NM_000447.2(PSEN2):c.422A>T (p.Asn141Ile) AND Alzheimer disease, type 4

Clinical significance:Pathogenic (Last evaluated: Sep 1, 2011)

Review status:(0/4)0 stars out of maximum of 4 stars

no assertion criteria provided

Based on:
2 submissions [Details]
Record status:

Allele description [Variation Report for NM_000447.2(PSEN2):c.422A>T (p.Asn141Ile)]

NM_000447.2(PSEN2):c.422A>T (p.Asn141Ile)

PSEN2:presenilin 2 [Gene - OMIM]
Variant type:
single nucleotide variant
Cytogenetic location:
Genomic location:
Preferred name:
NM_000447.2(PSEN2):c.422A>T (p.Asn141Ile)
  • NC_000001.11:g.226885603A>T
  • NG_007381.1:g.20032A>T
  • NM_000447.2:c.422A>T
  • NP_000438.2:p.Asn141Ile
  • NC_000001.10:g.227073304A>T
  • NM_000447.1:c.422A>T
Protein change:
N141I; ASN141ILE
OMIM: 600759.0001; dbSNP: 63750215
NCBI 1000 Genomes Browser:
Molecular consequence:
  • NM_000447.2:c.422A>T - missense variant - [Sequence Ontology: SO:0001583]


Alzheimer disease, type 4 (AD4)
MedGen: C1847200; Orphanet: 1020; OMIM: 606889
Age of onset:
1-9 / 100 000 1020

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Assertion and evidence details

Submission AccessionSubmitterReview Status
(Assertion method)
Clinical Significance
(Last evaluated)
SCV000029611OMIMno assertion criteria providedPathogenic
(Sep 1, 2011)
germlineliterature only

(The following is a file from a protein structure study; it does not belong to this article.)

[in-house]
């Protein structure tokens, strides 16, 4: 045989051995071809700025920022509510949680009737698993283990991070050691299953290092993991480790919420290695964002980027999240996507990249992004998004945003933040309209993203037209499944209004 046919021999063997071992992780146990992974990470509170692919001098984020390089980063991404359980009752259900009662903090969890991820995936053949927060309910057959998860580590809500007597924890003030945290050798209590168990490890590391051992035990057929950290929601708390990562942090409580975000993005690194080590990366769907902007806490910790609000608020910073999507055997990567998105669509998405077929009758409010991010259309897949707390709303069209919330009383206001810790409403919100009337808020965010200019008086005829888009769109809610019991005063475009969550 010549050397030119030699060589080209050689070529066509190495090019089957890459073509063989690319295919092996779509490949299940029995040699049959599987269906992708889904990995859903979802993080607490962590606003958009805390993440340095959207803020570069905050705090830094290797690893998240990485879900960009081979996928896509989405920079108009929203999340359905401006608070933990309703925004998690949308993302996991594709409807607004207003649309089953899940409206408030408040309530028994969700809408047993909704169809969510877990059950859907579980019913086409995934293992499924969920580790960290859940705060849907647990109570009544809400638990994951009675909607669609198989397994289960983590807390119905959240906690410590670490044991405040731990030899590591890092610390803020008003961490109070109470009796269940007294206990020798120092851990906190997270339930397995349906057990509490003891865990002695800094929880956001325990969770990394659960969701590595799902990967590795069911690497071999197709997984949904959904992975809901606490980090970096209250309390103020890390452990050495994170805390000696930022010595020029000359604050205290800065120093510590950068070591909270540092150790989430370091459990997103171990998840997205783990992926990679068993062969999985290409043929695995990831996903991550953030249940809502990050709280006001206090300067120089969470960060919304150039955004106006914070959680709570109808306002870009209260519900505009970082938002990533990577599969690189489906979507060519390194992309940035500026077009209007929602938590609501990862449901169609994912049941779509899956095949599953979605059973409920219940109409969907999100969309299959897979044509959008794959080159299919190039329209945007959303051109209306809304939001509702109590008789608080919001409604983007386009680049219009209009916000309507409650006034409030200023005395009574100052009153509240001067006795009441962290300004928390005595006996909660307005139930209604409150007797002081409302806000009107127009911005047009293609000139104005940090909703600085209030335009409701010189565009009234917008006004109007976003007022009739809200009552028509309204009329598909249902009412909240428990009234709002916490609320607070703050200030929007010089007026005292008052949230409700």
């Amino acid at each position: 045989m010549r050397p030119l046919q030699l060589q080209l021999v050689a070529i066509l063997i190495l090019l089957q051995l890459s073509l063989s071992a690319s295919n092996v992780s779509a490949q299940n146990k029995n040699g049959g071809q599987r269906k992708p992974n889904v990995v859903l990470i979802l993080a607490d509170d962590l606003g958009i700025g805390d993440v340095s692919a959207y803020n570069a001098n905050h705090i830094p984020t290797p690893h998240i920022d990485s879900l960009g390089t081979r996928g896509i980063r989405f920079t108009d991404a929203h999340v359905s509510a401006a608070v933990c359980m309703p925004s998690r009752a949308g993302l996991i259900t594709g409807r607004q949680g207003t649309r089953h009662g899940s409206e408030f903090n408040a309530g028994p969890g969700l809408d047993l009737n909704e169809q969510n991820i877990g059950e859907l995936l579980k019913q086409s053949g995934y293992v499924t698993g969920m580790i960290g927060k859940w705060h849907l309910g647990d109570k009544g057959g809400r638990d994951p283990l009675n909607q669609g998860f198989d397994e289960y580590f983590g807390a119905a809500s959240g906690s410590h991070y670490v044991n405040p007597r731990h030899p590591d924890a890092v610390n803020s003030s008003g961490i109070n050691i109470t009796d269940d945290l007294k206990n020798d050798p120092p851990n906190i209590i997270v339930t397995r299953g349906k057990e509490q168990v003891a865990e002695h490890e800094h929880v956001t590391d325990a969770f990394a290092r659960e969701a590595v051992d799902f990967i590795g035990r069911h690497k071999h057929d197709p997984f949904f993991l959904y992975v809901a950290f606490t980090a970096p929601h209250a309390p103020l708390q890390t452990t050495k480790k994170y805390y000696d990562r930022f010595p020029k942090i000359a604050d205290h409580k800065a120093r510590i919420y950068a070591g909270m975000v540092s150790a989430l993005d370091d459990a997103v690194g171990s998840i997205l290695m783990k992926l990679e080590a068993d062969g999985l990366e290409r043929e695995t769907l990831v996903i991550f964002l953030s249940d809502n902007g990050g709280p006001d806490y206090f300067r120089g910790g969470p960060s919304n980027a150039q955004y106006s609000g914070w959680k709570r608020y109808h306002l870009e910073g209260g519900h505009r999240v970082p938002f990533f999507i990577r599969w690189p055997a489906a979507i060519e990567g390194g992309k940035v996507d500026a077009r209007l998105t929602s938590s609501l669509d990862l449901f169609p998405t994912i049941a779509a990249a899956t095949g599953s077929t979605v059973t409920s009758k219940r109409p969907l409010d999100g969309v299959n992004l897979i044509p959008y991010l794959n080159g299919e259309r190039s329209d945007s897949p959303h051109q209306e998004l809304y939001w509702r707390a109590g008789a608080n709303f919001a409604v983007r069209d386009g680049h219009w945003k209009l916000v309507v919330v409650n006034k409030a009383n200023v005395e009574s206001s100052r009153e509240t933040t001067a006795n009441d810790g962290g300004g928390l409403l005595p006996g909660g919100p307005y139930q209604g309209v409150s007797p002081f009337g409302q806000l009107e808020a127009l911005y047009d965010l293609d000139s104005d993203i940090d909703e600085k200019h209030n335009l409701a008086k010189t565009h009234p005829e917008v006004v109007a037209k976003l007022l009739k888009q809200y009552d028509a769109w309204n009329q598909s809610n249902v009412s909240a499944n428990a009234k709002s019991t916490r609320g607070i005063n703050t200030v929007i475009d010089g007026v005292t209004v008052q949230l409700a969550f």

PubMed (6)
[See all records that cite these PMIDs]

Levy-Lahad, E., Wasco, W., Poorkaj, P., Romano, D. M., Oshima, J., Pettingell, W. H., Yu, C., Jondro, P. D., Schmidt, S. D., Wang, K., Crowley, A. C., Fu, Y.-H., Guenette, S. Y., Galas, D., Nemens, E., Wijsman, E. M., Bird, T. D., Schellenberg, G. D., Tanzi, R. E. Candidate gene for the chromosome 1 familial Alzheimer's disease locus. Science 269: 973-977, 1995.,

SCV000040676GeneReviewsno assertion criteria providedpathologic
(Dec 23, 2010)
not providedcuration

Summary from all submissions

EthnicityOriginAffectedIndividualsFamiliesChromosomes testedNumber TestedFamily historyMethod
not providedgermlinenot providednot providednot providednot providednot providednot providedliterature only
not providednot providednot providednot providednot providednot providednot providednot providedliterature only



Familial Alzheimer's disease in kindreds with missense mutations in a gene on chromosome 1 related to the Alzheimer's disease type 3 gene.

Rogaev EI, Sherrington R, Rogaeva EA, Levesque G, Ikeda M, Liang Y, Chi H, Lin C, Holman K, Tsuda T, et al.

Nature. 1995 Aug 31;376(6543):775-8.

PubMed [citation]

The presenilin 2 mutation (N141I) linked to familial Alzheimer disease (Volga German families) increases the secretion of amyloid beta protein ending at the 42nd (or 43rd) residue.

Tomita T, Maruyama K, Saido TC, Kume H, Shinozaki K, Tokuhiro S, Capell A, Walter J, Gr├╝nberg J, Haass C, Iwatsubo T, Obata K.

Proc Natl Acad Sci U S A. 1997 Mar 4;94(5):2025-30.

PubMed [citation]
See all PubMed Citations (6)

Details of each submission

From OMIM, SCV000029611.2

#EthnicityIndividualsChromosomes TestedFamily HistoryMethodCitations
1not providednot providednot providednot providedliterature only PubMed (6)


In a total of 7 Volga German families with early-onset familial Alzheimer disease (AD4; 606889), Levy-Lahad et al. (1995) found an A-T transversion in the PSEN2 gene, resulting in an asn141-to-ile (N141I) substitution.

In 3 of 4 pedigrees of Volga German ancestry, Rogaev et al. (1995) found heterozygosity for the N141I mutation, suggesting founder effect.